Kenneth Green recently completed the latest annual Campus Computing Project survey, where he noted that there’s still “little movement to the cloud for the really ‘big’ tasks.” He concluded that the reasons include the risks institutions perceive coupled with their lack of trust in cloud providers as well as their own lack of control with the cloud paradigm overall. This post provides some thoughts on these risks and perceptions as well as cost considerations, and also adds some additional color to the preparations institutions could contemplate when considering the cloud.
The first, regarding the perception of cost savings, or lack thereof, has more to do with applying specific domain context in a higher education budget framework, than with generic cross-industry savings claims. Without proper context, it’s difficult to understand if money will actually be saved because of the uniqueness in institution spending versus a typical business.
Consider the statement: “I will save money moving to the cloud because I don’t have to incur the capital expense of buying hardware.” Some cloud providers fuel this statement by claiming their cloud offering releases most of an IT organization’s capital expense investments (referring to buying servers, networking equipment software licenses and other necessary IT infrastructure up-front vs. pay as you go). Now, if you’re an institution of higher learning, in particular a public institution, the opportunity to incrementally add operating expense may be difficult to impossible for some institutions (even if it means eliminating a substantial capital expense). For example, consider an institution’s budget with a $10 million capital budget in the current year, with an operating expense budget that is flat with the prior year (meaning no net-new increases to operating expenses). The ability to acquire the necessary computing gear via the capital budget would be compelling in this instance, conversely saving on capital while incurring incremental operating expense isn’t ideal.
Of course capital versus operating expenses is a minor part of the cloud analysis. Actually, cloud ROI for an institution (beyond the nuance highlighted above) may have little to do with capital expenses and operating expenses by themselves. Instead, it may have much more to do with the time-value of money, which again requires the institution’s own budget context to understand, because generically there may not be anything inherently beneficial in switching from an upfront investment to a cash-outlay over time. It all depends upon the particular institution’s situation and alternatives.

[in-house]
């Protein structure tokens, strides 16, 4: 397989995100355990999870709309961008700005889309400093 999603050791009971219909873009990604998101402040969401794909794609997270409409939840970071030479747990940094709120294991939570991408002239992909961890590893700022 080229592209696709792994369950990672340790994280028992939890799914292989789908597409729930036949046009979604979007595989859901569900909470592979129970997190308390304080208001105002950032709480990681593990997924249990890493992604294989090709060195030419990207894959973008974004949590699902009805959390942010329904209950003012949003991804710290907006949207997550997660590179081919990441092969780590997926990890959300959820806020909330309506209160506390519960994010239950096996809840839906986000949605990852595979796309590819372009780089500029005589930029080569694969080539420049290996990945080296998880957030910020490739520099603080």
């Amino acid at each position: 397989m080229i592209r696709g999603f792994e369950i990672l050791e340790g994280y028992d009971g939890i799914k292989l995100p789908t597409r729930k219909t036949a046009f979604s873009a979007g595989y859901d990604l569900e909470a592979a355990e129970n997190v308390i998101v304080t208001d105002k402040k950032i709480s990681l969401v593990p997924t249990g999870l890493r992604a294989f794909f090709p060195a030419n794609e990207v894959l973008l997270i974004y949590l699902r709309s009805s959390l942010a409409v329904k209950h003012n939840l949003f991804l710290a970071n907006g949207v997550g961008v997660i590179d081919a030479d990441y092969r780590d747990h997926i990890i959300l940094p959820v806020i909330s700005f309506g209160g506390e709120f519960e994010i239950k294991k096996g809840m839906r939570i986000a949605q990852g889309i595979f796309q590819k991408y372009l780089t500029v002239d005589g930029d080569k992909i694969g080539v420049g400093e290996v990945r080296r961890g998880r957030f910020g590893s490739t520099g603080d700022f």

In calculating cloud ROI, time-value requires a multi-dimensional consideration, because paying for something now versus over time may include alternatives such as:
- What else can the capital expense be used for? Are there better uses for capital to further the mission of the institution?
- What else can the incremental operating expense be used for?
- Is our institution’s ability to budget for capital expense in out-years at risk?
- Over time, what is the value of the capital budget dollars today versus next year?
I posted some additional thoughts on this here, including a review of a great post by blogger Joe Weinman on Cloudonomics. In a nutshell, on a per time unit basis, it is more expensive to rent than to buy, so the utility paradigm needs to be applied in order to accurately know when cloud is cost-favorable, including variable usage requirements and wasted capacity with owned hardware.
Beyond the cost equation though, many more considerations should play a role in the drivers of cloud for Higher Education, including improving service levels, scalability, ease of implementation, reliability, maintaining technical and application currency, ability to respond and implement quickly, and spending less time on upgrades.
Further, when considering vendors compare their various pricing models, such as per user, amount of data transacted and the amount of processing power consumed. Additionally, the cost of moving applications themselves to the cloud should be understood, including an identification process of sorting out core and non-core applications, understanding all the sources of data for each, where it’s coming from, and all the integration points. Then the user interface should be analyzed (standard or proprietary, does it depend upon middleware, and are the APIs baseline or custom). And finally, determine if in-house expertise to support cloud applications exists, what it would cost to acquire and retain them.
With the multi-dimensional equation mentioned above, the risks should also be analyzed carefully, which include:
- Technical challenges
- Secure, store, and backup data
- Security plans and encryption
- Policy and compliance challenges
- Audits, access, and support
- Regulatory policies and institutional policies
- Privacy challenges
- Securing the privacy of your constituents
- Vendor challenges
- Vendor claims, assets, and contracts
- Contractual and organizational flexibility
- Contingency plans